When you sit at a table and hear the stories of this time, Mike and Laureen sound very happy, very in love, and very triumphant over their challenges. You’ll hear how the baby boys fattened right up on their mother’s milk, and how she made so much she could share with the other preemies. You’ll hear about Peter’s first words welcoming his brother home, “Dat my baby!” You’ll hear how they made do on the little they had and felt it was bountiful. You’ll likely also hear how both boys were perfect in every way, down to the last red-gold curl.
Michael was working as a technical salesman at the time. Laureen had been a teacher of English, but stopped teaching when the boys were born. When Adam was about two, Michael got the opportunity to go to Saudi Arabia with his young family and work with the Arab-American Oil Company (Aramco). They promptly decamped and moved halfway across the globe, where they would spend the next 20 years of their life.
Mike’s time in Saudi Arabia was happy. They took in lonely soldiers during the Gulf War. The house abounded in pets — dogs and lizards and birds and cats. Mike and his sons would walk the dogs together in the morning and talk. They raced boats in the streets during infrequent Saudi rains. Mike worked 5 minutes from the house, and would come home on his lunch break to share the meal with his family. Mornings and evenings were spent smoking on the back porch, talking about history, philosophy or the best way to manufacture a still for the highest quality homebrew. (Michael could and would give you a dissertation on the best ways to manufacture hooch, along with guidelines on the risks and rewards.)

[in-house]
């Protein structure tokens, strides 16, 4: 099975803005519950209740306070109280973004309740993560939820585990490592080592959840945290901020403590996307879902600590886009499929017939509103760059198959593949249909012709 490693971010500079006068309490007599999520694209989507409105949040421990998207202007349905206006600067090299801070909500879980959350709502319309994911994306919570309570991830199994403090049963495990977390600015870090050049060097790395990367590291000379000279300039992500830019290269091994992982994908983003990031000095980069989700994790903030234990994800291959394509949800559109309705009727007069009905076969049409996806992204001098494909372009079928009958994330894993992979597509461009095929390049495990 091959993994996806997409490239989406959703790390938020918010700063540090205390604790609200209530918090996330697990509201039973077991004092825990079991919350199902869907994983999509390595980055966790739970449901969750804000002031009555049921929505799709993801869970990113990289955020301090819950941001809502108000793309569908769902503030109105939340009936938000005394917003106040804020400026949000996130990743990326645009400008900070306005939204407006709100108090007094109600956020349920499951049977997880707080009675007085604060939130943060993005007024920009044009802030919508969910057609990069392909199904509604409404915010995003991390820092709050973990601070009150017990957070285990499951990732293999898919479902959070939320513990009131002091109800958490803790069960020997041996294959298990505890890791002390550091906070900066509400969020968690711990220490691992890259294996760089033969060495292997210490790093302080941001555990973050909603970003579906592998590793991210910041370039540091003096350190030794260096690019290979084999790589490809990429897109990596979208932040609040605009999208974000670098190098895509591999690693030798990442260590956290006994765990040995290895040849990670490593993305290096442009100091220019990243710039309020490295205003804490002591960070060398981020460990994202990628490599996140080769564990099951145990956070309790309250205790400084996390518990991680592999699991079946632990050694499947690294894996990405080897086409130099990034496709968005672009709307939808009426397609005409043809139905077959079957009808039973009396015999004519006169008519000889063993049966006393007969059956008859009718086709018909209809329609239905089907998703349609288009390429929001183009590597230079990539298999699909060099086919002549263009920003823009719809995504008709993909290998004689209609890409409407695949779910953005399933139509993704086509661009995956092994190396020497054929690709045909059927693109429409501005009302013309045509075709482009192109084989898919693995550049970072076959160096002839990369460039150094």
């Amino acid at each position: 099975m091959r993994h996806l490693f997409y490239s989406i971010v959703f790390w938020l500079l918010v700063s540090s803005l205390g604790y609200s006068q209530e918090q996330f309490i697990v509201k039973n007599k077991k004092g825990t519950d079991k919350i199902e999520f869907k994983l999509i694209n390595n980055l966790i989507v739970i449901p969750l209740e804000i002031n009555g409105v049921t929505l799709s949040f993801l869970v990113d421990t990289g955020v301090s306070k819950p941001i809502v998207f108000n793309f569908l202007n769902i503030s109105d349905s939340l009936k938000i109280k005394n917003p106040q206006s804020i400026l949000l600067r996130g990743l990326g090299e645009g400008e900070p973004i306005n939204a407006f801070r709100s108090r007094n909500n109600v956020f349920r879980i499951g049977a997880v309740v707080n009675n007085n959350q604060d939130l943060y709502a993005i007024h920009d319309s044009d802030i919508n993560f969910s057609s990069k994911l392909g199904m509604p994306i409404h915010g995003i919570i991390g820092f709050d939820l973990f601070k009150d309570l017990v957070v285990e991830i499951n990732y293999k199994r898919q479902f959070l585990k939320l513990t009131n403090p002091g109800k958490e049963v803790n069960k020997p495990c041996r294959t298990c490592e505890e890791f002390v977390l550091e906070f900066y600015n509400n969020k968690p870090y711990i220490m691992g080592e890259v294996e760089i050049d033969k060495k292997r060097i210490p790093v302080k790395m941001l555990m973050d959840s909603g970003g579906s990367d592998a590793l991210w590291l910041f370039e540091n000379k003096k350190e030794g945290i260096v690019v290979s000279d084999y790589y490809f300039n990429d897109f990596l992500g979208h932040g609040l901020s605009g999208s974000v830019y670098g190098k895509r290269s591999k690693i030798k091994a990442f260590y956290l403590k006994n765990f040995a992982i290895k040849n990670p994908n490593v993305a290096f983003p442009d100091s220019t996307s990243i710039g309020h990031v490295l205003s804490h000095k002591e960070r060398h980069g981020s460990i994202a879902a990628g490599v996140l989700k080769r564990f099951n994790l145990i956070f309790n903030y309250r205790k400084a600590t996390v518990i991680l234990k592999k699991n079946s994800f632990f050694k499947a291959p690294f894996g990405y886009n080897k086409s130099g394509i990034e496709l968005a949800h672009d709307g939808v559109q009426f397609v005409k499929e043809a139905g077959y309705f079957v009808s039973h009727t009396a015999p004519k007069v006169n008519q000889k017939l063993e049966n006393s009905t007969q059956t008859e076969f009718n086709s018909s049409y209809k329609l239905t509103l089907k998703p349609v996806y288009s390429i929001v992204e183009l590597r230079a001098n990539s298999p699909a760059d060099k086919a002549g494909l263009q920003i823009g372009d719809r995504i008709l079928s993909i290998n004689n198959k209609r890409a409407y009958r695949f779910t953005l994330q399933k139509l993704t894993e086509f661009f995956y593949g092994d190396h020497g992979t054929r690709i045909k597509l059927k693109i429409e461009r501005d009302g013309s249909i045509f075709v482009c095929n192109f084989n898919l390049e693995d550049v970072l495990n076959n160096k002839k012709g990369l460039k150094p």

Michael was a man of great curiosity. He loved to read books, especially about history. An archetypal view of Michael is him sitting at a table with an old printing of a book in front of him. The book sprouts sticky notes from every page. His glasses lay forgotten beside his pen, and he will likely lose both of them and spend the next 20 minutes trying to find them. Mike loved every period of western history, from the Knights Templar through to the Cold War. He took a particular delight in military history. He published articles on a diverse range of obscure historical points. At the time of his death, he was working on an article on Stalin.